Gender-differential effects of terrorism on education: The case of the 1981–1993 Punjab insurgency
Prakarsh Singh, Department of Economics ; Olga N. Shemyakina, School of Economics, United States
Economics of Education Review Volume 54, Number 1, ISSN 0272-7757 Publisher: Elsevier Ltd
This study examines the long-run effect of the 1981–1993 Punjab insurgency on the educational attainment of adults who were ages 6–16 at the time, using the 2005 India Human Development Survey. We find a substantial and statistically significant negative effect of terrorism on female educational attainment through a triple differences specification. We find that our main effects are robust to two separate placebo tests, fertility checks, selection bias and migration checks, caste fixed effects and alternative ways of measuring conflict. Additionally, we carry out a unique parallel short-term analysis of the effect of conflict on education for boys and girls. This analysis makes use of micro-level expenditure data from a farmer-level data set and sheds light on household investments during the insurgency. Results from this analysis are consistent with the long-term effects found in the first part of the paper.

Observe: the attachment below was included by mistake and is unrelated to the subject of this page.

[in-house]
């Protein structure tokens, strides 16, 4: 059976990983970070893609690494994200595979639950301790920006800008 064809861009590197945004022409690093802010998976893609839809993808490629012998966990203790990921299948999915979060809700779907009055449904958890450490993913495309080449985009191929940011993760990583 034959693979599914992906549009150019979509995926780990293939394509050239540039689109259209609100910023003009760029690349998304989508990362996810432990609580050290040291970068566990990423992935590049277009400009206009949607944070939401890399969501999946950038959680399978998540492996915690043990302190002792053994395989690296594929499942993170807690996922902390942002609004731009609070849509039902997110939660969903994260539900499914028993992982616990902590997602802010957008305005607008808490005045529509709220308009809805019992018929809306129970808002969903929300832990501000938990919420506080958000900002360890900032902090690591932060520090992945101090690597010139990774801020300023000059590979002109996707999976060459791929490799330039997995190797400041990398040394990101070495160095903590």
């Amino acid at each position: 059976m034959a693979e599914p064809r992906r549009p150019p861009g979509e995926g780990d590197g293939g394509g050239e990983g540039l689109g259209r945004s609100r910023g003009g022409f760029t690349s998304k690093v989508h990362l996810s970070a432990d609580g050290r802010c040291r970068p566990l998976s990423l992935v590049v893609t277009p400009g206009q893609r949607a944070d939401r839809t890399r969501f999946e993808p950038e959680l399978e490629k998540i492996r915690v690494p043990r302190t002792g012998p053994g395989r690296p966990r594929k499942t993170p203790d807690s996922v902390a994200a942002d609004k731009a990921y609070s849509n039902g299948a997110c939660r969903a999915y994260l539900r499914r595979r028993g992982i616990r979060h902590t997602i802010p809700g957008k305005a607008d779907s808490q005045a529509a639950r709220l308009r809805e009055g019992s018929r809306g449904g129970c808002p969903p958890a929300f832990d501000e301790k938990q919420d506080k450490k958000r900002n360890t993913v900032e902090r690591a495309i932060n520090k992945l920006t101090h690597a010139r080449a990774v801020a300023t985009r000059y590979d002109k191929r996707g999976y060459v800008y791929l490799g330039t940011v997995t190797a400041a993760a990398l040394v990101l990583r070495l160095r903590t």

Singh, P. & Shemyakina, O.N. (2016). Gender-differential effects of terrorism on education: The case of the 1981–1993 Punjab insurgency. Economics of Education Review, 54(1), 185-210. Elsevier Ltd.